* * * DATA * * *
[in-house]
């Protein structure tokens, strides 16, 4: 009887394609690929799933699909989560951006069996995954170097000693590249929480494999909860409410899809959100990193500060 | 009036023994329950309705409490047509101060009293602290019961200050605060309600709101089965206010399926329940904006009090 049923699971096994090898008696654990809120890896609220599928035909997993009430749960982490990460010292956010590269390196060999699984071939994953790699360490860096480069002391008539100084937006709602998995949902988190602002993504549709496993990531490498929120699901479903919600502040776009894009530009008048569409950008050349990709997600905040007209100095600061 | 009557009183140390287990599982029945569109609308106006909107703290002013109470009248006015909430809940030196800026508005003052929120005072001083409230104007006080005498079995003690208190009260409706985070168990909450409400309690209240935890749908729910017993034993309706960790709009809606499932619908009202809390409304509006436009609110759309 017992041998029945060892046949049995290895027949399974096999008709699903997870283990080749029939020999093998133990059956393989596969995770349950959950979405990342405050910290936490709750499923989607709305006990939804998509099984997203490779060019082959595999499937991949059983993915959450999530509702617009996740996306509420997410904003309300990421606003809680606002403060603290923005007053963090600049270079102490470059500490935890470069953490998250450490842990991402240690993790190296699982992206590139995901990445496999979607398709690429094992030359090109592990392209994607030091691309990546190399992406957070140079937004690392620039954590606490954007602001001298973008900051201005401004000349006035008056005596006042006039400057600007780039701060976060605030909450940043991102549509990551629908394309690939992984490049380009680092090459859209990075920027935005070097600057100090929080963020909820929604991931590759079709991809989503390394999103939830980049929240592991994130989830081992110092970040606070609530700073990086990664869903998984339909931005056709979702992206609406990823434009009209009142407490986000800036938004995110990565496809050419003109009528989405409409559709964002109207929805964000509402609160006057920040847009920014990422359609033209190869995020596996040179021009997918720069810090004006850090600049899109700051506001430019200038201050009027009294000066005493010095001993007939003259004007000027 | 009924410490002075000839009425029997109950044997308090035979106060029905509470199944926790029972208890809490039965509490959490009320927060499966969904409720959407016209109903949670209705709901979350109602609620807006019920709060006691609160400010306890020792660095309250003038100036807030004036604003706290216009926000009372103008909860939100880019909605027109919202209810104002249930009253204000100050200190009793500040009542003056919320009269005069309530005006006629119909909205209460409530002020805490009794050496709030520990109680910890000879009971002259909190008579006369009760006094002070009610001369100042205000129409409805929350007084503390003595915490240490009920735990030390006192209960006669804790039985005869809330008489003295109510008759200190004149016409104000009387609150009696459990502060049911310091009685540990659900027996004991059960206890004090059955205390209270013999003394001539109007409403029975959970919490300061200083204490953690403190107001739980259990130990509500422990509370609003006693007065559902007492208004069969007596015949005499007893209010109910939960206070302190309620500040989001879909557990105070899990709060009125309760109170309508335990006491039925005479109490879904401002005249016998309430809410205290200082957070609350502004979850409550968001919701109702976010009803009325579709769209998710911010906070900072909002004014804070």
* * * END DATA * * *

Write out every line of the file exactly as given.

[in-house]
């Protein structure tokens, strides 16, 4: 009887394609690929799933699909989560951006069996995954170097000693590249929480494999909860409410899809959100990193500060 | 009036023994329950309705409490047509101060009293602290019961200050605060309600709101089965206010399926329940904006009090 049923699971096994090898008696654990809120890896609220599928035909997993009430749960982490990460010292956010590269390196060999699984071939994953790699360490860096480069002391008539100084937006709602998995949902988190602002993504549709496993990531490498929120699901479903919600502040776009894009530009008048569409950008050349990709997600905040007209100095600061 | 009557009183140390287990599982029945569109609308106006909107703290002013109470009248006015909430809940030196800026508005003052929120005072001083409230104007006080005498079995003690208190009260409706985070168990909450409400309690209240935890749908729910017993034993309706960790709009809606499932619908009202809390409304509006436009609110759309 017992041998029945060892046949049995290895027949399974096999008709699903997870283990080749029939020999093998133990059956393989596969995770349950959950979405990342405050910290936490709750499923989607709305006990939804998509099984997203490779060019082959595999499937991949059983993915959450999530509702617009996740996306509420997410904003309300990421606003809680606002403060603290923005007053963090600049270079102490470059500490935890470069953490998250450490842990991402240690993790190296699982992206590139995901990445496999979607398709690429094992030359090109592990392209994607030091691309990546190399992406957070140079937004690392620039954590606490954007602001001298973008900051201005401004000349006035008056005596006042006039400057600007780039701060976060605030909450940043991102549509990551629908394309690939992984490049380009680092090459859209990075920027935005070097600057100090929080963020909820929604991931590759079709991809989503390394999103939830980049929240592991994130989830081992110092970040606070609530700073990086990664869903998984339909931005056709979702992206609406990823434009009209009142407490986000800036938004995110990565496809050419003109009528989405409409559709964002109207929805964000509402609160006057920040847009920014990422359609033209190869995020596996040179021009997918720069810090004006850090600049899109700051506001430019200038201050009027009294000066005493010095001993007939003259004007000027 | 009924410490002075000839009425029997109950044997308090035979106060029905509470199944926790029972208890809490039965509490959490009320927060499966969904409720959407016209109903949670209705709901979350109602609620807006019920709060006691609160400010306890020792660095309250003038100036807030004036604003706290216009926000009372103008909860939100880019909605027109919202209810104002249930009253204000100050200190009793500040009542003056919320009269005069309530005006006629119909909205209460409530002020805490009794050496709030520990109680910890000879009971002259909190008579006369009760006094002070009610001369100042205000129409409805929350007084503390003595915490240490009920735990030390006192209960006669804790039985005869809330008489003295109510008759200190004149016409104000009387609150009696459990502060049911310091009685540990659900027996004991059960206890004090059955205390209270013999003394001539109007409403029975959970919490300061200083204490953690403190107001739980259990130990509500422990509370609003006693007065559902007492208004069969007596015949005499007893209010109910939960206070302190309620500040989001879909557990105070899990709060009125309760109170309508335990006491039925005479109490879904401002005249016998309430809410205290200082957070609350502004979850409550968001919701109702976010009803009325579709769209998710911010906070900072909002004014804070």